Green is the color of humility. I think back to my days as a poor college student in the 60s. With an ill-defined future, I, along with my classmates, knew all the answers to all the questions that had been asked throughout time. And if you didn’t believe us, we’d tell you again with raised voices so you’d better understand how right we were.

However, money, or lack thereof, was always an issue, so when the local tractor works started hiring in the fall, I applied and was hired. I knew the job was temporary; the tractor company hired extra workers every fall so inventory could be built up for their fourth quarter. Then they could give the regular workers extra time off during the holidays but not fall behind in production. Not a bad plan for the company, and the pay was good for me, even knowing I would be laid off before 90 days so the company wouldn’t have to pay me benefits. Hopefully, I could save enough money to see me through the next semester.

My job was not difficult, but important; I was the link between engine assembly and testing and tractor assembly after the engines were tested. There were many different engines of varying sizes and features. Engine test was on a different floor from engine assembly and tractor assembly. An elevator was the link between floors, and it was my job to receive the engines, hanging on rails, and push them into the correct row to test. Then after the engines had been tested, I took them from the testing mechanics and lined them up in the correct order for tractor assembly. Some physicality involved, but fairly simple.

I tackled the job, feeling important, my first taste of real life in a factory. The men I worked with were for the most part nice guys who accepted me as a greenhorn from college who would only be doing this job for a short time, opposed to their presence until retirement, which meant that as long as I didn’t project a “better than” attitude, we’d get along fine.

The glitch in this relationship, however, occurred when the union steward showed up to sign me up for the union. The thought was, of course, that the union was responsible for the pay I enjoyed, and therefore, it was only right that I do my part and join. I was not philosophically opposed to unions, but I saw the dollars going to the union coming out of my pocket, and I was reluctant to part with them. I resisted for quite some time.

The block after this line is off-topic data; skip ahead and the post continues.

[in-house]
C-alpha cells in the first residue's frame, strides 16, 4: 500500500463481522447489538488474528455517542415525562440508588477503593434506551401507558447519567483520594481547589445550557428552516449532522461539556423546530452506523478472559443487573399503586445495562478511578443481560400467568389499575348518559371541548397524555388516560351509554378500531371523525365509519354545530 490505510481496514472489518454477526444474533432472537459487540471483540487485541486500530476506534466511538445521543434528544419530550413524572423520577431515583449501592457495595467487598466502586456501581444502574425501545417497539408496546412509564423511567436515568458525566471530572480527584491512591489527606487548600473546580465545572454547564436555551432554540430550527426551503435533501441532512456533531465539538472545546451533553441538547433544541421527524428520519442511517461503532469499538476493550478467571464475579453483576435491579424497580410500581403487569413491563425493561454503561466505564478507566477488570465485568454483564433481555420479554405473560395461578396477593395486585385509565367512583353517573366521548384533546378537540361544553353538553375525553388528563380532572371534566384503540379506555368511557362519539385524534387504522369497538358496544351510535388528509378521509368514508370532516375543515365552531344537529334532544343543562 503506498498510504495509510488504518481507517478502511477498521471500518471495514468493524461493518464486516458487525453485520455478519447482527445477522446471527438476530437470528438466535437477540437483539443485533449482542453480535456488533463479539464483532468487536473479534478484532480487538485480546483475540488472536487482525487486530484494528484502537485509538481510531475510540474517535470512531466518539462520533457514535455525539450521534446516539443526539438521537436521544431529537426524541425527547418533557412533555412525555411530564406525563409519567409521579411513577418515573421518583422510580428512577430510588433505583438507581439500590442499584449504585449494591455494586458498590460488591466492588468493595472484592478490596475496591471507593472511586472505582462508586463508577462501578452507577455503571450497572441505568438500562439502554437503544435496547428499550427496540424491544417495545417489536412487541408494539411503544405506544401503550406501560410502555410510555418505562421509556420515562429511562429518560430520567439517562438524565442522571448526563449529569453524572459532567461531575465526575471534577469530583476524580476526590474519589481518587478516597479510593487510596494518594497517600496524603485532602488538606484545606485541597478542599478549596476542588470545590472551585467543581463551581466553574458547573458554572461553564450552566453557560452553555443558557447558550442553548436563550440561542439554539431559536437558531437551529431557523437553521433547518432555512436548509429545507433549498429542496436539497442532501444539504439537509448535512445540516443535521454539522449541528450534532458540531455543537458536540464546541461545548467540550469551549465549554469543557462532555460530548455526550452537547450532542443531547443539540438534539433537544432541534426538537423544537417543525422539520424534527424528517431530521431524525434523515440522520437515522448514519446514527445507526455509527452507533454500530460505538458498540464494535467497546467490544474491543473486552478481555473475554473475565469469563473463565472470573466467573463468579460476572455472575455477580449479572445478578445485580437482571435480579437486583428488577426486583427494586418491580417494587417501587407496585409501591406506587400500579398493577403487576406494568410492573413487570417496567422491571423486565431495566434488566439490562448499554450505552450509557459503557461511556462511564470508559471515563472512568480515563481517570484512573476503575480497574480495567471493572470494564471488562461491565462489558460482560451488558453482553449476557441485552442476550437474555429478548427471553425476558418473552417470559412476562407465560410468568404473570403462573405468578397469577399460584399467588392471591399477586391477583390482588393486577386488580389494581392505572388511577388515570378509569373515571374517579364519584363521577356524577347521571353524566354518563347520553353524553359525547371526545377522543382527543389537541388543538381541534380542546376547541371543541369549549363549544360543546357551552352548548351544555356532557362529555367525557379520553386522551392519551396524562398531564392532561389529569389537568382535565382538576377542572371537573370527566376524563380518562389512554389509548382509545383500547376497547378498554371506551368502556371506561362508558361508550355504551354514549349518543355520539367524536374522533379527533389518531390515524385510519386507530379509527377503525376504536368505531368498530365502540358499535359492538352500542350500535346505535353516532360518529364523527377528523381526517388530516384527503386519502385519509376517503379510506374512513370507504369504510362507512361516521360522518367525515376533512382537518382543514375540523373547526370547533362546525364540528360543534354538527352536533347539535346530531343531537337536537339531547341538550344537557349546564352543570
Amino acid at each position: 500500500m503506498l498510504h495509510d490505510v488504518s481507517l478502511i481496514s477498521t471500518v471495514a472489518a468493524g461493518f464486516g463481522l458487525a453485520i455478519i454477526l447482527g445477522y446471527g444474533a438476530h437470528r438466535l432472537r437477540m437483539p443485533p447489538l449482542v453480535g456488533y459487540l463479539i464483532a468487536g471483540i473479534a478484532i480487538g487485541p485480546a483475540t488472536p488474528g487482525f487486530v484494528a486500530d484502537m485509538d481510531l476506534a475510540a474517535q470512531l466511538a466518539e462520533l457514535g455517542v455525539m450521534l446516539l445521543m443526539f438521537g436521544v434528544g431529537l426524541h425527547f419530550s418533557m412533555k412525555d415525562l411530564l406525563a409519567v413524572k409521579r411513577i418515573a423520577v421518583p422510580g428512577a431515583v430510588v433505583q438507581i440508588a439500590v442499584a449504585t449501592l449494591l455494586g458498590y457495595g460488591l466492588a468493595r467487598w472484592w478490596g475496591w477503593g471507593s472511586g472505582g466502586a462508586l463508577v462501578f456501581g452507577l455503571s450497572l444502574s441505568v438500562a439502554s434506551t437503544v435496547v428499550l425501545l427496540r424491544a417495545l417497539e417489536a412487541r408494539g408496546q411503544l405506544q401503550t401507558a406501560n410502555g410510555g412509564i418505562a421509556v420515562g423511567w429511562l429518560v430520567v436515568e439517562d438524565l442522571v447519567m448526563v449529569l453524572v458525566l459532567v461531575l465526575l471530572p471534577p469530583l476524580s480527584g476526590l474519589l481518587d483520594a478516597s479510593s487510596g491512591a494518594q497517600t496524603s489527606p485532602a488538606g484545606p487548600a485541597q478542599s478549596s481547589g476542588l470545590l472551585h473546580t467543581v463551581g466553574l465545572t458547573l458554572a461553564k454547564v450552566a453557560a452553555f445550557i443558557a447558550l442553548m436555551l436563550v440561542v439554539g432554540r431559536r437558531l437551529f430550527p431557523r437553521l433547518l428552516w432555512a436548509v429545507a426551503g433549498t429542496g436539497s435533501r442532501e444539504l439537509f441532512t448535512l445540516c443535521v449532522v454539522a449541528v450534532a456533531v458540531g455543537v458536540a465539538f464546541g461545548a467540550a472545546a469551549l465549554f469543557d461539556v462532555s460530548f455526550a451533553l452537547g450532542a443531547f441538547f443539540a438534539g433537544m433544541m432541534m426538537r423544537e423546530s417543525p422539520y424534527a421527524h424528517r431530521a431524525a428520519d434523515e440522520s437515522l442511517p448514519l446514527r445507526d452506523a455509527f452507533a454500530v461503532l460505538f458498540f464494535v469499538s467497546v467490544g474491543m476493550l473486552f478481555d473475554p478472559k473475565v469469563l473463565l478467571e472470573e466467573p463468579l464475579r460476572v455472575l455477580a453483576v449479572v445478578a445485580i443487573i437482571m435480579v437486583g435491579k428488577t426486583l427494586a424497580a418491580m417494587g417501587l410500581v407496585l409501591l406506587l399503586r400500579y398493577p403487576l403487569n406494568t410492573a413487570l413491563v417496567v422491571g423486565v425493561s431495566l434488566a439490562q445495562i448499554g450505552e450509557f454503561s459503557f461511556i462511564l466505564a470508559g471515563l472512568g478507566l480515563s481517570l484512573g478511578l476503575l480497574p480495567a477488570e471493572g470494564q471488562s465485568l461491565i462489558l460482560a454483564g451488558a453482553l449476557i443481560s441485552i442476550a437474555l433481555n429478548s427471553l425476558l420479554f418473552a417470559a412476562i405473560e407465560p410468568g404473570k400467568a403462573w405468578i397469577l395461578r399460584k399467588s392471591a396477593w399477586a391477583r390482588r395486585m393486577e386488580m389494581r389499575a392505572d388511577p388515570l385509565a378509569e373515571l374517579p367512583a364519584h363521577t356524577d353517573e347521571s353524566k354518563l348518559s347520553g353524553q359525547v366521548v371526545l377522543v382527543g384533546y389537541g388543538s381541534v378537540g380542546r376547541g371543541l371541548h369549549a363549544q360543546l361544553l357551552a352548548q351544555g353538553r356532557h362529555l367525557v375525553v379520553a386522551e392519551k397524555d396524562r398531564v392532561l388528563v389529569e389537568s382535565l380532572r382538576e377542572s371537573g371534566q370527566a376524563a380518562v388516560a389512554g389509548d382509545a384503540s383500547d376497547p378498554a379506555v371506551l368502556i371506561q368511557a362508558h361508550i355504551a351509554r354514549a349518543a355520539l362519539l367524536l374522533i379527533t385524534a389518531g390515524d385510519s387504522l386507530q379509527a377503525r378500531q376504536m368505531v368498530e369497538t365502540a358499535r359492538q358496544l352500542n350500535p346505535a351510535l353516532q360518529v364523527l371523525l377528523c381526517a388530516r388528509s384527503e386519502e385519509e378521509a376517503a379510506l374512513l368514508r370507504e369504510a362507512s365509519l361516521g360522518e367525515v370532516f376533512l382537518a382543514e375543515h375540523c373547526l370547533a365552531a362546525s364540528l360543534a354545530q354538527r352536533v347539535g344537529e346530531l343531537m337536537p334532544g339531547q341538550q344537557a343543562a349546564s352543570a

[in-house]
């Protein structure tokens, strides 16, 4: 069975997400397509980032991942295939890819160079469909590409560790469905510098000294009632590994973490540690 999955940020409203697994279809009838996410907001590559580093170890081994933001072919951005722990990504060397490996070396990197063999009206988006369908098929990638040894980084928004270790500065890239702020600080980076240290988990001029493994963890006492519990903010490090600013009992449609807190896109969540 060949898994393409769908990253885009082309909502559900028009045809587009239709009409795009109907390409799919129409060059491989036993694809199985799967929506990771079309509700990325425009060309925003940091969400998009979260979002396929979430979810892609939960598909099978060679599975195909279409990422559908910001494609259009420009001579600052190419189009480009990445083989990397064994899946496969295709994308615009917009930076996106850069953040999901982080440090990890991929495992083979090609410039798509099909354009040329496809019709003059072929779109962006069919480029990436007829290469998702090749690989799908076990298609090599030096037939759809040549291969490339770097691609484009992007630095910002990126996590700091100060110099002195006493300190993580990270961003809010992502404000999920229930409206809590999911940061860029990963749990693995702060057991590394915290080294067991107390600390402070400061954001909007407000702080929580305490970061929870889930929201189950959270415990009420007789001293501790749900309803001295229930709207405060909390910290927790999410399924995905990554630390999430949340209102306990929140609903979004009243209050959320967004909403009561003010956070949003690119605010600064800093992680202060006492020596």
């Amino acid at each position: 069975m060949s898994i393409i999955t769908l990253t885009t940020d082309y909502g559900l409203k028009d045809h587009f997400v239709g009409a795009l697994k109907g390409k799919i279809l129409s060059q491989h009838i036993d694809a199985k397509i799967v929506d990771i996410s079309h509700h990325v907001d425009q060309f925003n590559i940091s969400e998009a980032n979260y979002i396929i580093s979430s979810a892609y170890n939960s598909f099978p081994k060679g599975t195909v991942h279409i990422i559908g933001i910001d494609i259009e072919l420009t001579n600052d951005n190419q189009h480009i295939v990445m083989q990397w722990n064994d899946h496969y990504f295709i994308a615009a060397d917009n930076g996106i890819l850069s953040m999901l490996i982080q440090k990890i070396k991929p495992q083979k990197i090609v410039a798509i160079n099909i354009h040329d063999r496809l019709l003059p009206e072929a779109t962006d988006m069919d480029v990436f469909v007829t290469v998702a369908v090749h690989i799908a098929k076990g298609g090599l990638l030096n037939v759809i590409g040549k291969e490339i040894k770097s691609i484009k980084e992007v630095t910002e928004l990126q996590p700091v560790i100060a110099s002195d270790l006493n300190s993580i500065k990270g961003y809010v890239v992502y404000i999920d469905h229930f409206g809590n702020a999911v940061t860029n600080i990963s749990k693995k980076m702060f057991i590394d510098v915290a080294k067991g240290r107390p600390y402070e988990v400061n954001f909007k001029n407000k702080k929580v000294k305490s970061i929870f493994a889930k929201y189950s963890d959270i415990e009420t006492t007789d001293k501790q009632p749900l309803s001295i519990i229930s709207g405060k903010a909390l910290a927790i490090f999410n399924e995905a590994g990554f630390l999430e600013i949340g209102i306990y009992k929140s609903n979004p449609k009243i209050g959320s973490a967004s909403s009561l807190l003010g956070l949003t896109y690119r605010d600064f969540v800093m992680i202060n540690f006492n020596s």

And then my job became more difficult. The men I worked with stopped doing little things that had helped me when first hired. The engines they tested were just left hanging on the rails that I used for sorting and moving them into their proper position. They stopped including me in conversation at lunch. I started hanging out in the locker room at lunch and reading a text book, arguing that I wasn’t being antisocial, but I needed to get an assignment done. And then my lunch started disappearing.

In the end, I joined the union, paid my dues, and received a union card for my money. And relationships improved until I left before reaching 90 days of employment. I was going away; the men I worked with would be returning, day after day, for as long as they could see. I was going back to my books; they would return to their squirrel cage until spit out at the end of their run.

I learned many things through this experience. I gained new respect for the labor force that keeps the wheels of our society turning. I gained new respect for the college education I was engaged in and the promise it held. But mostly I learned to be humble. There is a real world separate from academia, and in that world, and big questions don’t have easy answers, and only a fool would be audacious enough to suggest anything different.

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